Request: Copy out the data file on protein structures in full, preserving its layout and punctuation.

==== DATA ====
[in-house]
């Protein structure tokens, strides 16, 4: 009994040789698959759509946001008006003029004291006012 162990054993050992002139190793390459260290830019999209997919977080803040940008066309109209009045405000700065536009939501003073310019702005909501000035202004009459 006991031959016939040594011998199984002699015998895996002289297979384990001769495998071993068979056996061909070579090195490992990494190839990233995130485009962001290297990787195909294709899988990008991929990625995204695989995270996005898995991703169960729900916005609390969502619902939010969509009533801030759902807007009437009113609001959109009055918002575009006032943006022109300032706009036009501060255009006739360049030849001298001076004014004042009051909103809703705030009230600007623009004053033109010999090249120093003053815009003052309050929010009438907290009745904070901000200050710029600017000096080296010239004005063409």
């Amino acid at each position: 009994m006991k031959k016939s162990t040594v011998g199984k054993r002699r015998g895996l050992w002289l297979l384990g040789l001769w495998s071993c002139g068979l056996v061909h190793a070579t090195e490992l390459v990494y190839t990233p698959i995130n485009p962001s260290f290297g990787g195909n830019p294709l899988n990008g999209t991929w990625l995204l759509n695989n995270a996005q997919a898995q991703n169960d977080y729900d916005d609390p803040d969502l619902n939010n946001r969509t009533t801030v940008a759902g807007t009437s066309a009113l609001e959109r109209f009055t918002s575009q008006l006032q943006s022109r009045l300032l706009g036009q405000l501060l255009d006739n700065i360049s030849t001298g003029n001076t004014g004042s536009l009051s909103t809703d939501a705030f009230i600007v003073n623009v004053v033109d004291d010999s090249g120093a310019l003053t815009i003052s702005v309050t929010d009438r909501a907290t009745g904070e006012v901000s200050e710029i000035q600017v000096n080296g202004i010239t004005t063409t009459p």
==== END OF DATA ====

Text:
[in-house]
């Protein structure tokens, strides 16, 4: 009994040789698959759509946001008006003029004291006012 162990054993050992002139190793390459260290830019999209997919977080803040940008066309109209009045405000700065536009939501003073310019702005909501000035202004009459 006991031959016939040594011998199984002699015998895996002289297979384990001769495998071993068979056996061909070579090195490992990494190839990233995130485009962001290297990787195909294709899988990008991929990625995204695989995270996005898995991703169960729900916005609390969502619902939010969509009533801030759902807007009437009113609001959109009055918002575009006032943006022109300032706009036009501060255009006739360049030849001298001076004014004042009051909103809703705030009230600007623009004053033109010999090249120093003053815009003052309050929010009438907290009745904070901000200050710029600017000096080296010239004005063409």
């Amino acid at each position: 009994m006991k031959k016939s162990t040594v011998g199984k054993r002699r015998g895996l050992w002289l297979l384990g040789l001769w495998s071993c002139g068979l056996v061909h190793a070579t090195e490992l390459v990494y190839t990233p698959i995130n485009p962001s260290f290297g990787g195909n830019p294709l899988n990008g999209t991929w990625l995204l759509n695989n995270a996005q997919a898995q991703n169960d977080y729900d916005d609390p803040d969502l619902n939010n946001r969509t009533t801030v940008a759902g807007t009437s066309a009113l609001e959109r109209f009055t918002s575009q008006l006032q943006s022109r009045l300032l706009g036009q405000l501060l255009d006739n700065i360049s030849t001298g003029n001076t004014g004042s536009l009051s909103t809703d939501a705030f009230i600007v003073n623009v004053v033109d004291d010999s090249g120093a310019l003053t815009i003052s702005v309050t929010d009438r909501a907290t009745g904070e006012v901000s200050e710029i000035q600017v000096n080296g202004i010239t004005t063409t009459p």